Even if successful emission strategies were implemented and carbon emissions reduced worldwide, there’s still all the remaining CO2 lingering in the atmosphere that has to be dealt with to limit global warming.
If the goals of the Paris Accord are to be met, it will require both limiting emissions and removing CO2 with negative emissions technologies.
Researchers from the Institute of Marine Sciences at UC Santa Cruz conducted a new study evaluating the potential of an electrogeochemical process that removes carbon from the atmosphere, generates hydrogen for fuel, and counters ocean acidification.
The results were published in the journal Nature Climate and found that the electrogeochemical technology could be a more energy efficient and cost-effective alternative to other popular negative emissions options being developed.
Ocean acidification is one of the major drivers of coral bleaching, and electrogeochemistry could restore alkalinity to the world’s oceans by using electricity produced from saline water to generate hydrogen and oxygen.
The process would also absorb carbon dioxide from the atmosphere and balance ocean pH.
“It not only reduces atmospheric carbon dioxide, it also adds alkalinity to the ocean, so it’s a two-pronged benefit,” said Greg Rau, the first author of the study. “The process simply converts carbon dioxide into a dissolved mineral bicarbonate, which is already abundant in the ocean and helps counter acidification.”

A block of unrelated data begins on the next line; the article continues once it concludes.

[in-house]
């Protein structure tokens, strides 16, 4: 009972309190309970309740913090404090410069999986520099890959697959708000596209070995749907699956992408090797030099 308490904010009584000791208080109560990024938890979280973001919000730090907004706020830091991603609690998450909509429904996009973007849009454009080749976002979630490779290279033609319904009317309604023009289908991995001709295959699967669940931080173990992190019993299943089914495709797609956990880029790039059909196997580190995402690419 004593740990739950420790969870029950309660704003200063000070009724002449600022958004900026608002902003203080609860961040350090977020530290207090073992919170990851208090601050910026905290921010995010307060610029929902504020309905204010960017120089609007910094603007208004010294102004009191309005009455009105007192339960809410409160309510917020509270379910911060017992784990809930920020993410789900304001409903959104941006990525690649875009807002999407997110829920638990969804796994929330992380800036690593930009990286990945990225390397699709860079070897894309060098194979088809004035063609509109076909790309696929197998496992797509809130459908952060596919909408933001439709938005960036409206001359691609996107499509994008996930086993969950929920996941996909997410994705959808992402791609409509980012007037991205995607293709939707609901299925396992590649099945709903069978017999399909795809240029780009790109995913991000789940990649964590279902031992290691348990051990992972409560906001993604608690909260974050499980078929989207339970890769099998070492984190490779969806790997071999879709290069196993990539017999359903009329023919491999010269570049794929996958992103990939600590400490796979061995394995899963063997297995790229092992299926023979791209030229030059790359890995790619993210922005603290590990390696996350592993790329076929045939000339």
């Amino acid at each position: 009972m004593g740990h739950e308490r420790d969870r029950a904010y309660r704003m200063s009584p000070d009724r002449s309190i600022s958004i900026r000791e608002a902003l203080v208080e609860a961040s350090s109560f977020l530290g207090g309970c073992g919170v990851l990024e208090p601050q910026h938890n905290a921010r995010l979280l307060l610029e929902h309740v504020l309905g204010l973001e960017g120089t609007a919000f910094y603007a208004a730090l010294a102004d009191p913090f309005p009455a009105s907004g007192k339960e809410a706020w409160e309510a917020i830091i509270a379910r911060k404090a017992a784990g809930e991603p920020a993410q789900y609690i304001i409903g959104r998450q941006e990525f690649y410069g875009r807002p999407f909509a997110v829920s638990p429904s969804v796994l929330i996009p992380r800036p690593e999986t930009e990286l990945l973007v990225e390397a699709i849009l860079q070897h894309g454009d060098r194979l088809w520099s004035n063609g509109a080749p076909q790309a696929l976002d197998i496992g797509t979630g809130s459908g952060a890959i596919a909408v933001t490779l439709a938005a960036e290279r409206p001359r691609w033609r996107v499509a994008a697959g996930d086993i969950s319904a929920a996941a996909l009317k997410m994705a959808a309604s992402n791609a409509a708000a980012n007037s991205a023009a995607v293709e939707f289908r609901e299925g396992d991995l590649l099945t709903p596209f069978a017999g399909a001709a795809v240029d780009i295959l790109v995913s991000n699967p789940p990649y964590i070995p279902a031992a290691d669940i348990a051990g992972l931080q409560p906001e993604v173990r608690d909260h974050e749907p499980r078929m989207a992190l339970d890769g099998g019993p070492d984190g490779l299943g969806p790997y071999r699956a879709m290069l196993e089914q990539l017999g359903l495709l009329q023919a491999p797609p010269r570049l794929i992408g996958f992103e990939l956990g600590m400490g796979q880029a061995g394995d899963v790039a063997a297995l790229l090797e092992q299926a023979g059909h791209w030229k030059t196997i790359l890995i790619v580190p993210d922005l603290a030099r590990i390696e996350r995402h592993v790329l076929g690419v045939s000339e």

Currently, the most popular option for negative emissions is “biomass energy plus carbon capture and storage” or BECCS, which involves growing biomass like trees to capture emissions.
However, the resulting emissions from BECCS would have to be buried underground, and it’s not as effective as electrogeochemistry, according to Rau.
The study found that electrogeochemistry could increase carbon removal and energy production more than 50 times what BECCS could do and at a much a lower cost.
Because more investment and time has been put in BECCS, the biomass method is quicker to being implemented in the real-world and some biomass plants are already under operation.
Electrogeomechsty, on the other hand, has only been tested in a lab scenario and the researchers note that more work is necessary before it can be considered as a feasible option for negative emissions.
“It’s early days in negative emissions technology, and we need to keep an open mind about what options might emerge,” said Rau. “We also need policies that will foster the emergence of these technologies.”